When you’re traveling and you need to know where the next rest stop is located, sometimes you want to know in a hurry. For example, anyone who has ever taken road trips with children knows that when you hear “Where’s the next rest stop?” it may already be an emergency.
But whether you need gas, food, water, a restroom, or just a place to stretch your legs or take a cat nap, knowing how to find out where the next rest stop is along your route can be super helpful. Today we’ll show you how to find that information quickly.
What Is a Rest Stop?
By “rest stop” (or “rest area”) we’re of course referring to specific locations, most commonly found spaced periodically along interstate highways and other limited access roads, that are explicitly intended for drivers to take breaks.
Some rest stops have only a parking area and public restrooms. Others may have vending machines, too. Some even have full food courts, fuel stations, souvenir shops, and other amenities. These more fully-equipped locations are often referred to as travel plazas or service areas.
Most rest areas allow you to park for a period of time to get some sleep if you’re tired. But there are often limits on the “official” amount of time you can spend without moving along. Sometimes that’s posted on signage at the rest stop, and sometimes not.
Rest areas along state highways are usually operated and maintained by that state’s Department of Transportation (DOT). As with many other rest areas, they’re generally well-lit at night and have designated parking for larger rigs separate from cars and other smaller vehicles.
Can You Sleep at Rest Stops?
Unfortunately, there’s no one universal answer to this question. At some rest areas, it’s perfectly acceptable to pull over and get several hours of rest. At others, however, there may be regulations against spending the entire night at a rest stop. Much of this depends on what state you’re in (as in Colorado, Montana, etc… not confused or tired ????).
You may be able to catch a nap if you’re too tired to drive any further (and that’s always a smart idea), but you’ll need to observe posted rules and regulations at the site. It may not be safe to stay overnight at certain rest areas, which may be the reason behind any restriction.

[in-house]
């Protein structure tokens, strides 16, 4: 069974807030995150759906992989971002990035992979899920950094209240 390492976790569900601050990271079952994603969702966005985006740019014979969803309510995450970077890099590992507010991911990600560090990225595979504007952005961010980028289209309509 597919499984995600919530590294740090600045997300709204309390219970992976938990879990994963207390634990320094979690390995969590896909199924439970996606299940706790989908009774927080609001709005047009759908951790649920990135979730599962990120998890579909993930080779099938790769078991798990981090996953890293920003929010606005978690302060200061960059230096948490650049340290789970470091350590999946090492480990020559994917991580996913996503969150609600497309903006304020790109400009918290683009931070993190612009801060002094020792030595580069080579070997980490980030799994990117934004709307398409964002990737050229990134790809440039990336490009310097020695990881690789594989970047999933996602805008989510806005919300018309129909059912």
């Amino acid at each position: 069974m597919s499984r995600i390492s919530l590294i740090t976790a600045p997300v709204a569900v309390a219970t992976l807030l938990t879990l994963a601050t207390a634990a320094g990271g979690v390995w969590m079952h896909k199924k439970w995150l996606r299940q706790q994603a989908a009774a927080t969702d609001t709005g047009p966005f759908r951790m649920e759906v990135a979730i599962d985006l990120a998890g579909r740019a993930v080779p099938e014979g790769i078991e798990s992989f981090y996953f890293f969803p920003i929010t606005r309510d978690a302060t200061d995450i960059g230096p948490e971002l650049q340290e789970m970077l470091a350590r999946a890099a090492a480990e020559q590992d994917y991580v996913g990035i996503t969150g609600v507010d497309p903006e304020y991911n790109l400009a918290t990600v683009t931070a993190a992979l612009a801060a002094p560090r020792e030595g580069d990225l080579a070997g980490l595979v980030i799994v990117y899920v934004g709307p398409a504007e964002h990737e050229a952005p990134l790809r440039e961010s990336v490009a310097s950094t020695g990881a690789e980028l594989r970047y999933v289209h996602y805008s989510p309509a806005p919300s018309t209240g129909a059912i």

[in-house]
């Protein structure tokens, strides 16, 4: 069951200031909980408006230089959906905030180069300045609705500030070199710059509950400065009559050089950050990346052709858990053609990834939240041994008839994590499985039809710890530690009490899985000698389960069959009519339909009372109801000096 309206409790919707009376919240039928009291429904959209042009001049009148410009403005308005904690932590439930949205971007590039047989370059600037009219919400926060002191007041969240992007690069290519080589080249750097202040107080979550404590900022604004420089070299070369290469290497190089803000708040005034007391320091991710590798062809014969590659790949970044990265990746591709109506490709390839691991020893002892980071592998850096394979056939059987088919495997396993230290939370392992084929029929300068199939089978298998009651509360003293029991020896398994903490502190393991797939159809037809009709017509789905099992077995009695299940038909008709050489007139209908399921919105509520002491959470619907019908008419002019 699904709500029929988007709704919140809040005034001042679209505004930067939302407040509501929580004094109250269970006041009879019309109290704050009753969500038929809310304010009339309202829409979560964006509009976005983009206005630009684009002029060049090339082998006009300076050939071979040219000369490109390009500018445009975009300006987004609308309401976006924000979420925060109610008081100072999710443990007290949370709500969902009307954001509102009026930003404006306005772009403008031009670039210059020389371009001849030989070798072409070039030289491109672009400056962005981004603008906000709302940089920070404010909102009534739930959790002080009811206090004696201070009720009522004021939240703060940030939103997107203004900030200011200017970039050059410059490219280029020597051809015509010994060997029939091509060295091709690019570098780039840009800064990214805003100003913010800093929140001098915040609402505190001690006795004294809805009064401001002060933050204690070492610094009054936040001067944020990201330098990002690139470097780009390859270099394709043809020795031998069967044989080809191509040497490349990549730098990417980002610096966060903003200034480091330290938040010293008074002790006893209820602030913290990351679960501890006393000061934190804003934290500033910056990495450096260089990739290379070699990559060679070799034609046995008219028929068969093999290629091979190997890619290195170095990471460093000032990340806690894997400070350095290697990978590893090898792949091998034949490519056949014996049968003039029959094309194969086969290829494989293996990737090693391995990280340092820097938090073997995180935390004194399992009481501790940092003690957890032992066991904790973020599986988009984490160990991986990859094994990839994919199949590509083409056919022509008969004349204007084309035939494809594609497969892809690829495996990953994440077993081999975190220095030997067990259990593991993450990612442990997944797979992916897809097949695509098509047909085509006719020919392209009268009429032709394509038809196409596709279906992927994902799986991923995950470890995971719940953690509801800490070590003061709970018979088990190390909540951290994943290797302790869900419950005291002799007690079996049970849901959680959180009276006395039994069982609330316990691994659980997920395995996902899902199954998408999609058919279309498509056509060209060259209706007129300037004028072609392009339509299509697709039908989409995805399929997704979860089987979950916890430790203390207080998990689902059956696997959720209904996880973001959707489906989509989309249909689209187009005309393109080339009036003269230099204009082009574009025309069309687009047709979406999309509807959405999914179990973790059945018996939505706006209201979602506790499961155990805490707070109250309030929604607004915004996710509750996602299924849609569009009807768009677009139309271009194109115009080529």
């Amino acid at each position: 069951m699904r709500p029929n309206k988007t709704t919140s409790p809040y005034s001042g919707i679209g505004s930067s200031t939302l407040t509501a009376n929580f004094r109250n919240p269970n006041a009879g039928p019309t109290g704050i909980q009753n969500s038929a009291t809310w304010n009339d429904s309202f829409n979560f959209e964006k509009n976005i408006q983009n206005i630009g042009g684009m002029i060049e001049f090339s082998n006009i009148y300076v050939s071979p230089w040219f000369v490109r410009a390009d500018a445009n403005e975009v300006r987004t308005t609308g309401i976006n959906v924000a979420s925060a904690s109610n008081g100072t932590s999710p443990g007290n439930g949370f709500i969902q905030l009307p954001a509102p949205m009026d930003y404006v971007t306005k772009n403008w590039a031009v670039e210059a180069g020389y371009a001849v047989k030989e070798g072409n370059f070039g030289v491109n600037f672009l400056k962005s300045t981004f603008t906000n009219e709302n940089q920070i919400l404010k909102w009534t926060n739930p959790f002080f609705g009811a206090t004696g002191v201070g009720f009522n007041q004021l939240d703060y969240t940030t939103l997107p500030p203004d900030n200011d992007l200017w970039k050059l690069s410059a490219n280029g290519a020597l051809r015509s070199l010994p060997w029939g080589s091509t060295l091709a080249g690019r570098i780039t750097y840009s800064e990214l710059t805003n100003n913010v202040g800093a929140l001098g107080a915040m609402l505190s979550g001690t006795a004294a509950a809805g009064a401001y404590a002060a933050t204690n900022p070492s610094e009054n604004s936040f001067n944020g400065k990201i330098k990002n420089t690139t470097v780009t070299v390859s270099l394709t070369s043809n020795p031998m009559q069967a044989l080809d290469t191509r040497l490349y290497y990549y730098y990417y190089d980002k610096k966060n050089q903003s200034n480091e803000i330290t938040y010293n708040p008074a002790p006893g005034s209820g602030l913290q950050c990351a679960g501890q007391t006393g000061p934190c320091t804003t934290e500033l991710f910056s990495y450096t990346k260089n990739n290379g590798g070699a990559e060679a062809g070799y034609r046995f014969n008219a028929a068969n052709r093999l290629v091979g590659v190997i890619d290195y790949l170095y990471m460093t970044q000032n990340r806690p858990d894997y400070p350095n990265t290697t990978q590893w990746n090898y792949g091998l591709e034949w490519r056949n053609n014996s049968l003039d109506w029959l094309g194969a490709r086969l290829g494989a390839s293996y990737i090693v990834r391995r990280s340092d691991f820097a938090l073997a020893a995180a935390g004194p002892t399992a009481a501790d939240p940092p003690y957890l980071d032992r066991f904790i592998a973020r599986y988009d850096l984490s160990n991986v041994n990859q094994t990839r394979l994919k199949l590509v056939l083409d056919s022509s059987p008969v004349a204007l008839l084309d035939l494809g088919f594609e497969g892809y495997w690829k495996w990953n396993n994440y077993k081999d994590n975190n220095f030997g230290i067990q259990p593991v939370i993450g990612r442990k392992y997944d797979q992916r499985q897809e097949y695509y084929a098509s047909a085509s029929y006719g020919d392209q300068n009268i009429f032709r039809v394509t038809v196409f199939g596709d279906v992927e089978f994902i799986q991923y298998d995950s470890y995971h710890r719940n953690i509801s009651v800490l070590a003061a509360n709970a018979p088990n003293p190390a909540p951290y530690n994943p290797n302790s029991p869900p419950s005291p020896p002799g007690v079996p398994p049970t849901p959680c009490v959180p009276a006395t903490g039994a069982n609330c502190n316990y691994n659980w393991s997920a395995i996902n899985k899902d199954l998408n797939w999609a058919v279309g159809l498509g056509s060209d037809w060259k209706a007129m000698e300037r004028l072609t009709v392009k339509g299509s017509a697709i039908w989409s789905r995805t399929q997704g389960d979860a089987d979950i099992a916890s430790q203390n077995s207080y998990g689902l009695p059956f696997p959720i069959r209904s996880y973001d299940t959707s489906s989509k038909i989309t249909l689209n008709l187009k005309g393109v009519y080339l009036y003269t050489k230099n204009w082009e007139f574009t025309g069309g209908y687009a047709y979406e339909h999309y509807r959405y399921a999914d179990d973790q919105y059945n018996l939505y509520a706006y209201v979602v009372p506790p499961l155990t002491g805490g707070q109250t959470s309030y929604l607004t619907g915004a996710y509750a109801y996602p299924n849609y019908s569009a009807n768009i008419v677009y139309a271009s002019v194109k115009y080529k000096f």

So, when you arrive at a given rest stop, always look around for the signs indicating whether or not you can spend the night there and where you’re supposed to park if you do.
Most importantly, even if you’re permitted to stay overnight at a rest stop, use your “safety radar” to determine whether or not you feel safe in that location.
And if you do stay overnight where it’s permitted, be sure to be respectful of the area. Don’t litter, make noise, put your slides out, or have a cookout on the lawn.
And of course, never release gray (or black!) water on the ground. (Some rest stops have dump stations. We love those!)
Luckily (or more likely by design) rest stops are there for the purpose ofre sting. So being allowed to stay, and sleep, for a period of time is the primary reason they exist. That means finding one where you can catch up on some shuteye, day or night, isn’t especially difficult.
How Do I Find the Next Rest Stop On My Route?
In this time of virtually continuous connectivity, it should come as no surprise that there are several good options for finding the next rest stop on your travel route. Let’s take a look at several of the easiest and most effective ways to do that.
We use this app virtually every time we travel any distance along the interstate highway system. iExit is free, and it’s extremely easy to use. You simply open the app, and it immediately knows what road you’re on… and even the direction you’re currently heading, along with a list of upcoming rest areas.
You can also search using a specific location, view exit guides by state, see the best gas prices by state, and find food and lodging along the way, too.
This is a pretty nice app, and again, super simple to use. To get a visual sense of the way it works, you can check out this video:
But if you’re using Google Maps to navigate, you can also use it to search for a rest stop along your route as you’re driving (of course, we mean your co-pilot/partner/navigator can use the app while you’re driving).
Use the search feature to find rest areas. Tap the magnifying glass (search icon). If you don’t see an option listed to search rest areas, just tap the search button again, and type in “rest” and it will bring up the term “rest stops.”
Click “rest stops” to bring up all available rest areas along your route.
The Interstate Rest Areas website will show you rest areas across the United States. There are several different ways to view the information:
- Map of rest areas
- Rest areas by Interstate highway
- Rest areas by state
- Advanced search
The site will list rest stops by interstate and by state, and it’ll also show you a map of rest areas.
Rest Stops Ahead App
The Rest Stops Ahead app is a road trip planning tool that includes a rest stop finder. It has some unique features:
- Comparing crowd levels at different rest stops along your route
- A map that you can glance at to see exactly where you are along your route
- Turn-by-turn directions to your selected rest stops and destination.
The app is free to download from the iOS/Android app stores and includes a free trial period (14 days on iOS, 10 days on Android). After that, there’s a subscription fee to continue using the app: $9.99/month or $24.99/year.
Here’s a video to give you a better sense of what this app can do:
We hope this information is helpful when you need to take a break on your next road trip.
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